I have been reading three very interesting pieces of work. One chapter of one book is about gathering winter wild food in France, by Eliot Coleman. What most people would call weeds, are sought out as prized winter food by old time French men, mostly, who explain that nature has provided these foods in winter as it is then that they are filled with the nutrition we need to help our bodies cope with the cold of winter.
This is something I have often thought was more relevant to healthy eating habits than is given credit. If you eat what is grown there, wherever you are right now, it is the right thing for you.... it has experienced the same weather, air, water etc as you have and if your food is thriving in that situation, then, when you eat it, you thrive too. Its no good shipping tomatoes from a place where it is summer, to where it is winter and expecting it to supply what your winter body needs.
The second is on this fascinating blog, simply called Vaviblog which recounts the travels and recent tracing of the footsteps of the prominent Soviet botanist and geneticist, Vavilov, best known for having identified the centres of origin of cultivated plants. As pointed out and written about so beautifully, from this introduction, through every engrossing page...
Agricultural biodiversity is all that stands between the world and starvation. I hope that by giving a voice to Vavilov this web site will help people to understand why that is so and to take steps to safeguard our past … because it is our future.
Here is an excerpt from the blog, where the author comes upon a market under a tree in Ethiopia...
...At last we saw the shiny black seeds of noog piled high, next to other oilseeds such a peppergrass and sesame. Next to the many colors of ground cumin and chile pepper, there were brilliant golden piles of ginger, as well as masses of intact but sinewy ginger roots. One woman hand-roasted and weighed various grades of Ethiopian wild and domesticated coffees right before your eyes, while another sold various colors and textures of sea salt nested in pale brown paper containers, each looking much like a scoop of vanilla ice cream in a sugar cone. There were countless medicinal herbs as well as the crystallized globules of Ethiopian myrrh and “false” frankincense. Surrounding all the herbalists were huge piles of blue Hubbard squash, papayas, onions, Swiss chard, kale, mustard greens, and pomelos...
Elders from Europe, Africa, Asia and indigenous people all over the world know that wild, natural food has all the nutrition they need at the time of picking. It is fact that even something as simple as a cos lettuce has in it vitamins and minerals in different proportions, according to how, where and when it is grown. In winter, for example, it may be bitter and far from this being a disadvantage, we should take that bitterness, as it is a wonderful immunity boost and helps ward off winter ills.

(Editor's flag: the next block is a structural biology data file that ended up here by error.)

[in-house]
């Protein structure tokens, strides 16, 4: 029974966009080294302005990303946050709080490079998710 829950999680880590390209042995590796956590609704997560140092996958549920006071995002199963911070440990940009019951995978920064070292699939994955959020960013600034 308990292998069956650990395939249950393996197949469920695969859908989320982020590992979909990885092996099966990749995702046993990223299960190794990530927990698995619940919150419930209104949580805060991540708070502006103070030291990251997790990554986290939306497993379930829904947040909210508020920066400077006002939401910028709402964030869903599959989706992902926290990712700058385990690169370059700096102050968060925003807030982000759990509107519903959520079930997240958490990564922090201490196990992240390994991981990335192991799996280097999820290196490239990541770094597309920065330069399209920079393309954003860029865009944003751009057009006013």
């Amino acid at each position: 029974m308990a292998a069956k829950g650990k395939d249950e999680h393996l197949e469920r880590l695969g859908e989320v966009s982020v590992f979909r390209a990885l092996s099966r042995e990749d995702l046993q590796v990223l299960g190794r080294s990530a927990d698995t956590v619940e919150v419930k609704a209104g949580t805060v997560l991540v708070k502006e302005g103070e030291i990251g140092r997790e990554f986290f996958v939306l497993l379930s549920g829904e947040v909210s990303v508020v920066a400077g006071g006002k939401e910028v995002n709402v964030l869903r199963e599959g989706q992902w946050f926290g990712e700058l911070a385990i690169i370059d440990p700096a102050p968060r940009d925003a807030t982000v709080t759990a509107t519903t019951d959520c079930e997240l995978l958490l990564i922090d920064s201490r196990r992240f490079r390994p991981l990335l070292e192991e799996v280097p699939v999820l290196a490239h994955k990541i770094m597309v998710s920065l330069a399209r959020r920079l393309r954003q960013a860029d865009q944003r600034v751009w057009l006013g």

So it is with great joy that I find I am able to gather food at the Cygnet Community Garden, because I garden there.... and yes, I did go on Monday! While my home garden is still very young, I would hate to have to buy vegetables grown away from here. The vitality that local food gives me far outways its identity as a carrot or apple and this is why there is so much more to nutrition than science has yet discovered.
Thirdly is a report from the Settimana della Biodiversità in Rome, organized by Bioversity International, which states that:
Efforts to increase production have so far been based on simplified systems that depend on a few varieties of even fewer crops, which require large amounts of energy-dependent inputs such as fertilizers and pesticides. These simplified systems are both vulnerable to shocks and are unsustainable.
“This leads me to the conclusion that we must change paradigm and invest in intensification without simplification,” said Frison. He called on governments and funding organizations to invest in research and development for agriculture, based on this new paradigm.
Amir Abdullah, Deputy Executive Director and Chief Operating Officer of the World Food Programme (WFP), addressed WFP’s work with chronically hungry people. “One of the causes of malnutrition is the lack of biodiversity. We recognize every day the impact that lack of biodiversity has on the people we work with. For that bottom billion, it’s a matter of life and death.”
These three pieces reflect what surely we already know in our hearts, that human health depends on eating the food that grows naturally where you live and eating as much variety as possible, every day of your life. It is a very cheap, short term aid to send war torn, malnourished nations thousands of kilograms of white rice and other equally processed stomach fillers. It is much harder but more important to see to it that "that bottom billion" has access to land to grow whatever grows naturally in their soils and climates, and with the greatest biodiversity possible, so there will always be food to harvest, no matter what shocks occur.
We all buy spices from far, far away but as a general rule of thumb please, see your soil and your toil as your health insurance. Do whatever you can to reject out of season produce and in-season but grown far away produce. Instead seek out anything that grows wild in your area and in your garden. Plant as wide a diversity of food plants that you can squeeze in, that will grow happily in your conditions.
I don't suppose I will ever stop saying it but that's because simplicity is often the answer that stares us in the face, while we search for complexity.... Saving seeds will sinlgehandedly save the world.